status=$?
    
    if [ "$status" = 0 ] ; then
        echo "Static analysis found no problems."
        exit 0
    else
        echo 1>&2 "Static analysis found violations it could not fix."
        exit 1
    fi

    This hook, which is saved as $REPO_ROOT/.git/hooks/pre-commit, runs the Gradle wrapper, collects its exit code, and uses it to print a meaningful message and emit the appropriate exit code. This is a shell script, which makes it only compatible with *NIX systems (Linux and macOS), but given that Android developers tend to use those systems, I feel like it’s not a big issue. It could be very easily implemented for Windows as well, but I do not have a Windows dev machine to test on, so I left its implementation as a task for future me.

    We have everything in place now to ensure Detekt is happy with whatever we’re committing. While we’re at it, though, we could also run KtLint; since KtLint has a code formatter too, we could take advantage of that to minimise the amount of aborted commits due to formatting issues. KtLint’s formatter would still break the build if it runs into style issues it is not able to fix. After the formatting, we can run Detekt and KtLint analysis, which should not trigger for most formatting issues.

    In case you were wondering, Detekt is also able to format code, but its formatting is not as powerful as KtLint’s formatter, since it is basically just triggering IDEA’s command line formatter. Another annoyance is that it requires a local copy of IDEA/AS to be installed, which is not workable on a CI.

    The finished hook looks like this:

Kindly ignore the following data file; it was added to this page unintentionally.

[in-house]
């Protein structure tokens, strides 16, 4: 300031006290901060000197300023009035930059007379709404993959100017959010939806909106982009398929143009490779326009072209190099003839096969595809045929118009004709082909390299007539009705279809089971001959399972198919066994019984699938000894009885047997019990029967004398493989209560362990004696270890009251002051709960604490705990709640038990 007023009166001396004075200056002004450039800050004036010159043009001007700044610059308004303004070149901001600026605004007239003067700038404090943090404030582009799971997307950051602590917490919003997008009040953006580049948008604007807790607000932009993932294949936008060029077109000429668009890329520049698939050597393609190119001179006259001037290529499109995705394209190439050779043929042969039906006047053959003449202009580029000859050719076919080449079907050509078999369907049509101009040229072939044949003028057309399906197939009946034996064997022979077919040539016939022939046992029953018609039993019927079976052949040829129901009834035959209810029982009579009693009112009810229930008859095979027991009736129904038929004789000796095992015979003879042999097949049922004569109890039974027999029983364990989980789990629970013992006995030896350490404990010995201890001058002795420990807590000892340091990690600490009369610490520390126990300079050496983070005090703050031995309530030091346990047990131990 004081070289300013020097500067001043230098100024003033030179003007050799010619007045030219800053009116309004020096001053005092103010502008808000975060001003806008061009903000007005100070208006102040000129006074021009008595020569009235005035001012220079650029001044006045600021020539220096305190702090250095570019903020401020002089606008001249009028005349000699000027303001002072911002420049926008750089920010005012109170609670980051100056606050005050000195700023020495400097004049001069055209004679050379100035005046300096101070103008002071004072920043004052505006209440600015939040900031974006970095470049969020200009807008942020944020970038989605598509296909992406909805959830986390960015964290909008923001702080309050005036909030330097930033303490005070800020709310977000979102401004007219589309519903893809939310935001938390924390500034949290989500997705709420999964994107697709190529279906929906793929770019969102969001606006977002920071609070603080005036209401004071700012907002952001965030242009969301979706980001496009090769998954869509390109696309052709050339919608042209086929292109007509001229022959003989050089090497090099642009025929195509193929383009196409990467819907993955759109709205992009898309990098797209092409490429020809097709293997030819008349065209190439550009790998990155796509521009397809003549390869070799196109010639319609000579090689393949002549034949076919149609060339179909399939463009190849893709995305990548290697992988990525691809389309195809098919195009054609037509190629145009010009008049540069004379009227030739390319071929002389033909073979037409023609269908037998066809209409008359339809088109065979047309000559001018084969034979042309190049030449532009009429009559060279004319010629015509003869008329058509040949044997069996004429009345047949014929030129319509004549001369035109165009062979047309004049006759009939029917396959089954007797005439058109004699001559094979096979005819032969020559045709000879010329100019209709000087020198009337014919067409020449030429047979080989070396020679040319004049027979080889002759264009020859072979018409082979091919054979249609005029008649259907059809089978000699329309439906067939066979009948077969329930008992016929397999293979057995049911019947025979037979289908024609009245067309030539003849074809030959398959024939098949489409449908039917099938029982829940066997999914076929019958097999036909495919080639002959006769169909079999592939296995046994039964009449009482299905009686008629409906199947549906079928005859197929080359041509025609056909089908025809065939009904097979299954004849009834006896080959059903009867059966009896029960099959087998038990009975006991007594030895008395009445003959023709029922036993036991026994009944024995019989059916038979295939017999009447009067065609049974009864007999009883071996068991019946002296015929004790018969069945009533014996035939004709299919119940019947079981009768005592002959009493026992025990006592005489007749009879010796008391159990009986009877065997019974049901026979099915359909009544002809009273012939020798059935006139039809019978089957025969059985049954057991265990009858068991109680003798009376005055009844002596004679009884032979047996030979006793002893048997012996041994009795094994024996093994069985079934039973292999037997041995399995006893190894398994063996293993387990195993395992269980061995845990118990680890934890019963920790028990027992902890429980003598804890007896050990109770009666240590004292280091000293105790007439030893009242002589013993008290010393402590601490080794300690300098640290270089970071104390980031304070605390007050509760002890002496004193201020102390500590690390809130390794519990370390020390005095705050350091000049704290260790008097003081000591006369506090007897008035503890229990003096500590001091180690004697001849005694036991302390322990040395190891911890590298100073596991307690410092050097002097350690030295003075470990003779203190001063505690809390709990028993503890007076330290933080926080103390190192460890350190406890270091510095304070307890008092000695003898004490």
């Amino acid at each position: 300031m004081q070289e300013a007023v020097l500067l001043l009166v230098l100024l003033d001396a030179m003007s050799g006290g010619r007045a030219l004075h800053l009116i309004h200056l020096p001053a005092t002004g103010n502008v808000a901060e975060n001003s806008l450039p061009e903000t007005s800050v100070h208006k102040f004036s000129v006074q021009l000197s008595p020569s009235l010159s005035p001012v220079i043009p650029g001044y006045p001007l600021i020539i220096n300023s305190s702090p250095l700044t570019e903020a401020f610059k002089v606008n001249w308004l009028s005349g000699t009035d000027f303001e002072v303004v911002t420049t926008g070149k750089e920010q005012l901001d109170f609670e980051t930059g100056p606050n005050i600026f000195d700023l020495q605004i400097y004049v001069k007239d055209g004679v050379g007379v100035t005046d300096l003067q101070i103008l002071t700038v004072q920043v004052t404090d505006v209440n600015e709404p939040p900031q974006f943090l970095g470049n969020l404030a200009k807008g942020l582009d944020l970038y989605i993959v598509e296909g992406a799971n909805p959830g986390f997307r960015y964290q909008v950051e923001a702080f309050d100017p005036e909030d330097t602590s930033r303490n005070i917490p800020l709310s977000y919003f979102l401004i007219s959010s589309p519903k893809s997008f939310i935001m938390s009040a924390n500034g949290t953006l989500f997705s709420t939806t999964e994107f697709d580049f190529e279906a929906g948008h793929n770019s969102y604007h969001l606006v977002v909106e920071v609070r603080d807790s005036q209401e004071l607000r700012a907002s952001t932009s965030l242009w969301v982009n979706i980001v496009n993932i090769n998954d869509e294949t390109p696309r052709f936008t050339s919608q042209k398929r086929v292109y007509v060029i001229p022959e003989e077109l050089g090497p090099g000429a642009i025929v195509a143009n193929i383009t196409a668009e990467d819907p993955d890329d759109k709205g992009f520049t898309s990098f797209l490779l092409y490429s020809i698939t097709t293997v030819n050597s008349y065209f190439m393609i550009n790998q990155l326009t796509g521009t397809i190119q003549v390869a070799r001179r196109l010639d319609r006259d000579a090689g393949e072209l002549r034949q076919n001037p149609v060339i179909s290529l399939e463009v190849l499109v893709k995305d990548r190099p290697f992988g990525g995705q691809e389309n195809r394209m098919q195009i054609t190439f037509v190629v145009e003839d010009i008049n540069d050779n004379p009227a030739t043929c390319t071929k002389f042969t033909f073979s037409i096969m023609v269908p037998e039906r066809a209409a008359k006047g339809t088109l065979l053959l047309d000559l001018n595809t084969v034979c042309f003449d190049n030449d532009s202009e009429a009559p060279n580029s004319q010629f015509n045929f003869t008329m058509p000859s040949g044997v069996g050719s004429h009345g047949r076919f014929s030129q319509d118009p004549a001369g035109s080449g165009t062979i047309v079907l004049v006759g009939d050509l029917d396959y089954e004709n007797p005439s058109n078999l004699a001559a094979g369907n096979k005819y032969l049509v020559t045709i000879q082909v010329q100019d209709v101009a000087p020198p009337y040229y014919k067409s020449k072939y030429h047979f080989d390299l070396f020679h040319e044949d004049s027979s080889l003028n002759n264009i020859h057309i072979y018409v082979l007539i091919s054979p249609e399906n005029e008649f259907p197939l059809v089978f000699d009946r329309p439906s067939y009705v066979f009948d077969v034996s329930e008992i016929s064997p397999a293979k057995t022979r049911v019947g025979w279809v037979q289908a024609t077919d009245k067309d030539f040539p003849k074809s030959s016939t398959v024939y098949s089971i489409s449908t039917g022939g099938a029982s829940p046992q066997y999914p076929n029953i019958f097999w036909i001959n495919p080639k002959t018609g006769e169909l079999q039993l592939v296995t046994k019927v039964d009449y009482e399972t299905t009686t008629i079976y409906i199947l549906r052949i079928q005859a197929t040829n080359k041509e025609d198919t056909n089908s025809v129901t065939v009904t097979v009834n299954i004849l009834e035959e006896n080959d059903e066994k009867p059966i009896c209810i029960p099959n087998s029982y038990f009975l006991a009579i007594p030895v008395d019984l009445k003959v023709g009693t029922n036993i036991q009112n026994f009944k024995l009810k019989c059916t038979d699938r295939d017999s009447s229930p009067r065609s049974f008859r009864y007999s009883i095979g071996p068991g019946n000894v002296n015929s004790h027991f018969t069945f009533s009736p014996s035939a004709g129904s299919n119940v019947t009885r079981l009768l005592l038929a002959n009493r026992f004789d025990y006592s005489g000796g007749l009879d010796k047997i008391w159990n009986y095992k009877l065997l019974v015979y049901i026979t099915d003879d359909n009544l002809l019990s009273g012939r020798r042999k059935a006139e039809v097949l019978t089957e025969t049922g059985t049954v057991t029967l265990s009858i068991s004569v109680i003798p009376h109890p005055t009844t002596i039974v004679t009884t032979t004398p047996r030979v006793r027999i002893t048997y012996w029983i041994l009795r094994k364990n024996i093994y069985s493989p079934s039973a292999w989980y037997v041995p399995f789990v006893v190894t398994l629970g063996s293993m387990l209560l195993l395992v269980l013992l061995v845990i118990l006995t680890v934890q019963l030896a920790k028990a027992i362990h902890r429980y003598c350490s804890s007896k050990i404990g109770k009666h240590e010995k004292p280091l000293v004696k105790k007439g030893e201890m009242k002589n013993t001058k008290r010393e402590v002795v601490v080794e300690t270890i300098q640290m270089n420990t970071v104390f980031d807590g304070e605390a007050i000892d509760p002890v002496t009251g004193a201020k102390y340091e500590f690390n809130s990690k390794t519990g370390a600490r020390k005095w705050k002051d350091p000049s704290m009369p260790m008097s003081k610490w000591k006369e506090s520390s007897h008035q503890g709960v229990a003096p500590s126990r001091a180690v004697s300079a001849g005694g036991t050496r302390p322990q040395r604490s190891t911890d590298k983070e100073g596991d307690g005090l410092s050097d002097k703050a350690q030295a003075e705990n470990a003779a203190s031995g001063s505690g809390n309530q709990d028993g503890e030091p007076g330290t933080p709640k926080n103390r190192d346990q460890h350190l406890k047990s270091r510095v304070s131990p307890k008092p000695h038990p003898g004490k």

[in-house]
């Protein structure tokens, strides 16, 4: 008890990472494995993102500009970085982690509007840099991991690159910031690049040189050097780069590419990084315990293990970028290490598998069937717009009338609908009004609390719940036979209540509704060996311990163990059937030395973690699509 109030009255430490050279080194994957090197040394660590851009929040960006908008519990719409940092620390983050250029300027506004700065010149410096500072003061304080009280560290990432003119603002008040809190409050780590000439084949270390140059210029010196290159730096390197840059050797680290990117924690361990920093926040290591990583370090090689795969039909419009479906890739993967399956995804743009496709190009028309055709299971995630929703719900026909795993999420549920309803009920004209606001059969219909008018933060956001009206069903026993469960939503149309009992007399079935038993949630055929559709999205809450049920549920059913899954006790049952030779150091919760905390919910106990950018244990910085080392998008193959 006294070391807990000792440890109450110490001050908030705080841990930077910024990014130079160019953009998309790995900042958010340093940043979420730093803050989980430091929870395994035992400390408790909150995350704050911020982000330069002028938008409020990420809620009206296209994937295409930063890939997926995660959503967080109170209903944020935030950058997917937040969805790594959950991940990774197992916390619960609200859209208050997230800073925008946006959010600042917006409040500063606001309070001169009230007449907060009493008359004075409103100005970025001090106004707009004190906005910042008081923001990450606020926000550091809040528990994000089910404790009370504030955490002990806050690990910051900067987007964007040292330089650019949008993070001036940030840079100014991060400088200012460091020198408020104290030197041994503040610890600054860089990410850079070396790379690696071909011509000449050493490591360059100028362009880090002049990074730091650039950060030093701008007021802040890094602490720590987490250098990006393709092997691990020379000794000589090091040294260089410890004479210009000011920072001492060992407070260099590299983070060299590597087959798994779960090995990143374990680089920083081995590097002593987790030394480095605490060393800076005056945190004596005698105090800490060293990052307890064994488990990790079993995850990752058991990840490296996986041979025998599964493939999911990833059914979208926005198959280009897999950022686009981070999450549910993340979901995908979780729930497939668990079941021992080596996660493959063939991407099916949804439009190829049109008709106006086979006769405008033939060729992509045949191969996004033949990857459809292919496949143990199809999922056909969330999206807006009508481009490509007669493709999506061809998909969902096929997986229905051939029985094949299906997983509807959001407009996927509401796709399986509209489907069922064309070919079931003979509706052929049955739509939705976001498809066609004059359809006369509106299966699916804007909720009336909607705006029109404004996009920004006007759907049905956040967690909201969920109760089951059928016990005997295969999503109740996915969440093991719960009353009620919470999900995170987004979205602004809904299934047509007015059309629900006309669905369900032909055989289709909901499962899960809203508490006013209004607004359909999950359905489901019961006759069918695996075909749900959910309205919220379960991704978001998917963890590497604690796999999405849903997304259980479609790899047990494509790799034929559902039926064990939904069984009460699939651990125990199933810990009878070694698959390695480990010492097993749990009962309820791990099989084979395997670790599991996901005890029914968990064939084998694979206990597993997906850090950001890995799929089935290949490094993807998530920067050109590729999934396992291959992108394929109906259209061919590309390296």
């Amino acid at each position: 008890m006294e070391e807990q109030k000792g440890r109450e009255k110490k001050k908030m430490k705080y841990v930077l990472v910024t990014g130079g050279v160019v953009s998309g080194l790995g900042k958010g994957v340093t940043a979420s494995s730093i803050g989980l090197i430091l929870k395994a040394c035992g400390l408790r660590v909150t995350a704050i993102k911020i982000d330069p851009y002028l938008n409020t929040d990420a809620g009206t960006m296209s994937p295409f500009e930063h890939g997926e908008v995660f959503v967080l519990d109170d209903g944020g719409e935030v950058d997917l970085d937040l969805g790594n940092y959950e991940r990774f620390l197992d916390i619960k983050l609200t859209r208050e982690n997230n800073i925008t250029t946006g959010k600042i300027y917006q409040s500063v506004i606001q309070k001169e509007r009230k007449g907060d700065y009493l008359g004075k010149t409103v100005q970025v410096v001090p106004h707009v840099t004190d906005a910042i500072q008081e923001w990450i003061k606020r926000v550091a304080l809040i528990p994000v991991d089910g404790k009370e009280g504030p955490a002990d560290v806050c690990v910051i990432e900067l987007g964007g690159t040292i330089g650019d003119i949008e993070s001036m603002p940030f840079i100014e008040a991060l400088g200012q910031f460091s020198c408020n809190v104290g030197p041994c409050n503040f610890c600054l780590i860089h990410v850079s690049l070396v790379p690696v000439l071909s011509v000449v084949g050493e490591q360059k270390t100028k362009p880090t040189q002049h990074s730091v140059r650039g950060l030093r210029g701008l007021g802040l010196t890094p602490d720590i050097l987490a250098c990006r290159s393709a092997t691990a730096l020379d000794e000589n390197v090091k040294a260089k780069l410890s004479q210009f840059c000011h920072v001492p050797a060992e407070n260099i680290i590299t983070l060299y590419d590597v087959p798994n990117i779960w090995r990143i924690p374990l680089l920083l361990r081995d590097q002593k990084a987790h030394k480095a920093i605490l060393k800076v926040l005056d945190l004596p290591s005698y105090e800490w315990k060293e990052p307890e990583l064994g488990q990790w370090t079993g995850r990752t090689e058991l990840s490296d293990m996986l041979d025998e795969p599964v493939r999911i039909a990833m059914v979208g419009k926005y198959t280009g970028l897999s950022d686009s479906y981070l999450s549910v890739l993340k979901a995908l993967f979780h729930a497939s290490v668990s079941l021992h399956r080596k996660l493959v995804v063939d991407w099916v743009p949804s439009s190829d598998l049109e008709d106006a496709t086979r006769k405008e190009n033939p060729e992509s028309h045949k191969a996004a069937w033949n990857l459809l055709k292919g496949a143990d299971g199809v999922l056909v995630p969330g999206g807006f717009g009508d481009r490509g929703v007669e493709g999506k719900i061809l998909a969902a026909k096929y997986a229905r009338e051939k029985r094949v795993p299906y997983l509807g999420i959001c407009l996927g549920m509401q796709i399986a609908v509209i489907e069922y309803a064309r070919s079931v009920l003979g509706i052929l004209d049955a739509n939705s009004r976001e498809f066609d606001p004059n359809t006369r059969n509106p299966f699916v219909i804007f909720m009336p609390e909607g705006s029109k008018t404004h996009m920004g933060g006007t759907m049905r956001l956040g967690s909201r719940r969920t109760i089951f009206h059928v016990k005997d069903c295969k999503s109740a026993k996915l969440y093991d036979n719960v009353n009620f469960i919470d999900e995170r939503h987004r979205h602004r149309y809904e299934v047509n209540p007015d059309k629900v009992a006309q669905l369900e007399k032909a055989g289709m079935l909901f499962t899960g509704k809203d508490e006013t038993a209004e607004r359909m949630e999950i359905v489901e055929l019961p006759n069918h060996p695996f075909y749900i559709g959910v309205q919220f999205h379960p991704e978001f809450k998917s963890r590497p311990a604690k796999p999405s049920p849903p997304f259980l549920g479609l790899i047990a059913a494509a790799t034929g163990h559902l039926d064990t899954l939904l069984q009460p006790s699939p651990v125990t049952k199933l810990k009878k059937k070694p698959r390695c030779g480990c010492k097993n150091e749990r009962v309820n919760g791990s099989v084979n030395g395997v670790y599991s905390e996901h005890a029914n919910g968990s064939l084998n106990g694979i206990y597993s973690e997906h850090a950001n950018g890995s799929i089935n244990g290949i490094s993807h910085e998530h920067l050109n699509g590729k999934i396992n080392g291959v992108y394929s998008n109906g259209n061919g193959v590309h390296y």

#!/bin/sh
    
    echo "Running static analysis..."
    
    # Format code using KtLint, then run Detekt and KtLint static analysis
    ./gradlew app:ktlintFormat app:detektCheck app:ktlint --daemon
    
    status=$?
    
    if [ "$status" = 0 ] ; then
        echo "Static analysis found no problems."
        exit 0
    else
        echo 1>&2 "Static analysis found violations it could not fix."
        exit 1
    fi

    All good things take time

    When you commit, you’ll notice that the hook has a side effect: commits take some time to complete, instead of being near-instantaneous. This happens because before confirming that a commit is valid, our hooks needs to spin up Gradle, then run Detekt and KtLint.

    And here lies the critical point. You don’t want your commits to take too long, or you risk annoying your teammates and contributors. In and by itself, running Detekt and KtLint on Squanchy’s codebase requires at most a couple of seconds, but using Gradle carries some overhead. In Squanchy’s current setup, this pre-commit hook makes commits take between 3 and 5 seconds on my Macbook Pro.

    Five seconds is still acceptable, but as you start having more code to analyse, or if you add more tools to the hook, you’ll see times increasing. At that point, doing a commit becomes tediously slow.

    Because of that, we’re not running Findbugs, PMD, nor Checkstyle on Squanchy even though we still have some Java code, because these tools are much slower than Detekt and KtLint. In the same vein, you likely don’t want to run the tests every time you commit; for as nice as that would be, even running unit tests can be slow when there’s many of them, so you want to consider the UX tradeoffs when using hooks.

    Hooks are a powerful tool and they require care and consideration not to become annoying.

    What could we do if the time to perform a commit becomes unbearably slow, then? While we haven’t had that problem in Squanchy yet, the first approach would be to only leave the ktlintFormat task in the pre-commit hook, which should be quite fast to run. We could move detektCheck and ktlint to a pre-push hook, instead of dropping them entirely.